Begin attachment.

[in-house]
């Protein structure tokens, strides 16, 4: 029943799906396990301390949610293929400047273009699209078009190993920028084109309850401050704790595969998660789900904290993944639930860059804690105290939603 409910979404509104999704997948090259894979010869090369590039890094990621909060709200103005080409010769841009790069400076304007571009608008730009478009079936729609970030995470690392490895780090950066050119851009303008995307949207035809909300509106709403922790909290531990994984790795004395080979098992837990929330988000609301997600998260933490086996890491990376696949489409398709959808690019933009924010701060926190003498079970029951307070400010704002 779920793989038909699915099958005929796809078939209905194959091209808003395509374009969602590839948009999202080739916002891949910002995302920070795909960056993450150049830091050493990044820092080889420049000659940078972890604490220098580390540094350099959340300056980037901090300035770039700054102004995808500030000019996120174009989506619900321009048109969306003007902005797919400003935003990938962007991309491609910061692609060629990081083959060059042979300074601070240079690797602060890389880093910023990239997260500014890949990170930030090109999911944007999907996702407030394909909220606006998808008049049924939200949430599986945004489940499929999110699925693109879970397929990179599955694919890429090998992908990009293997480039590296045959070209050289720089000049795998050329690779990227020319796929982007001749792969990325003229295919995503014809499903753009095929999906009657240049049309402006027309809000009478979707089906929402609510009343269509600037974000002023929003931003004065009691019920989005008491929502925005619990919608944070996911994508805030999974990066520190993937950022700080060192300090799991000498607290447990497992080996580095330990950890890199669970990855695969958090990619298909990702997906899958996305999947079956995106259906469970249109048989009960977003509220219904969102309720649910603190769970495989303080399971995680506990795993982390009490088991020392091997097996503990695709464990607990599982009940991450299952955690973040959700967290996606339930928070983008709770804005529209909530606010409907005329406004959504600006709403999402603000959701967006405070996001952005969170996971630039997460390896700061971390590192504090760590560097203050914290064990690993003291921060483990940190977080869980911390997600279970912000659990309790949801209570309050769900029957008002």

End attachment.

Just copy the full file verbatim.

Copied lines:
[in-house]
């Protein structure tokens, strides 16, 4: 029943799906396990301390949610293929400047273009699209078009190993920028084109309850401050704790595969998660789900904290993944639930860059804690105290939603 409910979404509104999704997948090259894979010869090369590039890094990621909060709200103005080409010769841009790069400076304007571009608008730009478009079936729609970030995470690392490895780090950066050119851009303008995307949207035809909300509106709403922790909290531990994984790795004395080979098992837990929330988000609301997600998260933490086996890491990376696949489409398709959808690019933009924010701060926190003498079970029951307070400010704002 779920793989038909699915099958005929796809078939209905194959091209808003395509374009969602590839948009999202080739916002891949910002995302920070795909960056993450150049830091050493990044820092080889420049000659940078972890604490220098580390540094350099959340300056980037901090300035770039700054102004995808500030000019996120174009989506619900321009048109969306003007902005797919400003935003990938962007991309491609910061692609060629990081083959060059042979300074601070240079690797602060890389880093910023990239997260500014890949990170930030090109999911944007999907996702407030394909909220606006998808008049049924939200949430599986945004489940499929999110699925693109879970397929990179599955694919890429090998992908990009293997480039590296045959070209050289720089000049795998050329690779990227020319796929982007001749792969990325003229295919995503014809499903753009095929999906009657240049049309402006027309809000009478979707089906929402609510009343269509600037974000002023929003931003004065009691019920989005008491929502925005619990919608944070996911994508805030999974990066520190993937950022700080060192300090799991000498607290447990497992080996580095330990950890890199669970990855695969958090990619298909990702997906899958996305999947079956995106259906469970249109048989009960977003509220219904969102309720649910603190769970495989303080399971995680506990795993982390009490088991020392091997097996503990695709464990607990599982009940991450299952955690973040959700967290996606339930928070983008709770804005529209909530606010409907005329406004959504600006709403999402603000959701967006405070996001952005969170996971630039997460390896700061971390590192504090760590560097203050914290064990690993003291921060483990940190977080869980911390997600279970912000659990309790949801209570309050769900029957008002």